Agriculture Groups Call for Quick Senate Action on Expected Ocean Shipping Legislation
More than 100 organizations representing various aspects of the agriculture industry are urging the Senate to act on a bill to address unreasonable ocean carrier practices that are undermining U.S. export competitiveness. The House in December overwhelmingly passed similar legislation, the bipartisan Ocean Shipping Reform Act of 2021 (H.R. 4996).
“The transportation crisis for U.S. agriculture products has become increasingly dire. Many agriculture products produced in the U.S. experience significant competition from other countries. If we cannot deliver our products dependably, our foreign customers will find alternatives to our exports,” the American Farm Bureau Federation and the other organizations warned in a recent letter to Senate Majority Leader Chuck Schumer (D-N.Y.) and Senate Minority Leader Mitch McConnell (R-Ky.).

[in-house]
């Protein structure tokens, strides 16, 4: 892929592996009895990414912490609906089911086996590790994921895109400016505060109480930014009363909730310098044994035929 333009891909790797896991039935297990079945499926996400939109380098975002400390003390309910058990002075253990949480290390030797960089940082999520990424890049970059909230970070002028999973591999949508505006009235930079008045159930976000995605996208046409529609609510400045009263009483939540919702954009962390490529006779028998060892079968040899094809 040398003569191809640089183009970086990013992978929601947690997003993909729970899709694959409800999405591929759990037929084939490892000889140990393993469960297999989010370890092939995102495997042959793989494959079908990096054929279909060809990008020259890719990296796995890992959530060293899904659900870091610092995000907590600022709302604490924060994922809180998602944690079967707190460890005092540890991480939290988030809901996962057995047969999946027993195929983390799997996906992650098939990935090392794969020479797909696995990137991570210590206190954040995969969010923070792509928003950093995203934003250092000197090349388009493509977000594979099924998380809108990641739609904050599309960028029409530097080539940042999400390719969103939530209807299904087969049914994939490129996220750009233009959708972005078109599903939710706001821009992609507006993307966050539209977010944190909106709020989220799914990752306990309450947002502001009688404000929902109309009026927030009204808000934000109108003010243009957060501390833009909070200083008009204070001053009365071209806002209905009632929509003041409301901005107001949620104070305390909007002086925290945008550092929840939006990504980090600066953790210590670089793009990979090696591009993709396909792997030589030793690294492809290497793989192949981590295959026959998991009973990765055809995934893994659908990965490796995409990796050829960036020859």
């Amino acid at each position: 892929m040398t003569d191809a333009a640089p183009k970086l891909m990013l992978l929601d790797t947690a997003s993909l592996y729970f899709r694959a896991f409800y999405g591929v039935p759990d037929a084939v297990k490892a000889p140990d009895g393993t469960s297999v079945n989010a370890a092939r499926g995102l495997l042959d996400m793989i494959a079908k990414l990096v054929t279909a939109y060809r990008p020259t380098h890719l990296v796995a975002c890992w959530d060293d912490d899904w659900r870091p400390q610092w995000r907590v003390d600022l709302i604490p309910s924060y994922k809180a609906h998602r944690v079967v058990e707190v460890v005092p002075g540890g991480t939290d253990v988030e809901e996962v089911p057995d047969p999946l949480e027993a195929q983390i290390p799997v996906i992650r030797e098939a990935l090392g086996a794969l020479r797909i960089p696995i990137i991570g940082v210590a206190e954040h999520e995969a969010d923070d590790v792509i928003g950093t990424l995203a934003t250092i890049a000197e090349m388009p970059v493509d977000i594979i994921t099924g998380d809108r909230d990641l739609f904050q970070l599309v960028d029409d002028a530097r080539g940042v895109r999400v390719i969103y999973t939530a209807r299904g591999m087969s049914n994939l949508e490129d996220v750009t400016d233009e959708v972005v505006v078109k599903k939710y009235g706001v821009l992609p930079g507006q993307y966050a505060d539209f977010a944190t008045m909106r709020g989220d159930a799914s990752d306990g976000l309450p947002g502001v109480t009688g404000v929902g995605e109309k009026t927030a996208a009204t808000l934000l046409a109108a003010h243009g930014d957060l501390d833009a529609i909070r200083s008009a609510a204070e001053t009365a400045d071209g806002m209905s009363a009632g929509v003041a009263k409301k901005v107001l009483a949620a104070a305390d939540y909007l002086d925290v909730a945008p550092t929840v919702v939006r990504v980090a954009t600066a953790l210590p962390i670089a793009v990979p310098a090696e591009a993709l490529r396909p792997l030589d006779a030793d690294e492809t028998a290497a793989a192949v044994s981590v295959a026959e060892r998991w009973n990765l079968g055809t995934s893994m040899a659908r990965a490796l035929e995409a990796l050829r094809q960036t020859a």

The letter pointed to a survey conducted by the Agriculture Transportation Coalition that found that, on average, 22% of U.S. agriculture foreign sales could not be completed because of ocean carrier practices like exorbitant freight rates, declined booking requests, failure to communicate schedules in a timely manner and several others.
The groups said they strongly support legislative initiatives to gain reasonable and fair ocean carrier practices consistent with the Federal Maritime Commission’s excellent, but still unenforced, Interpretive Rule on Demurrage and Detention.
Specific to the legislation expected soon from Sens. Amy Klobuchar (D-Minn.) and Tom Thune (R-S.D.), the coalition asked that the Senate bill, like the House bill, establish an obligation for carriers to self-police compliance with the FMC rule.
“In addition, the bill should address the ocean carriers’ responsibility to carry U.S. export cargo to the extent they can do so safely. We also ask that legislation provide the FMC with additional enforcement tools to address injurious ocean carrier practices,” the groups wrote.
The groups requested swift action in the Senate, so that lawmakers from both chambers can produce a single bill for President Biden’s signature.
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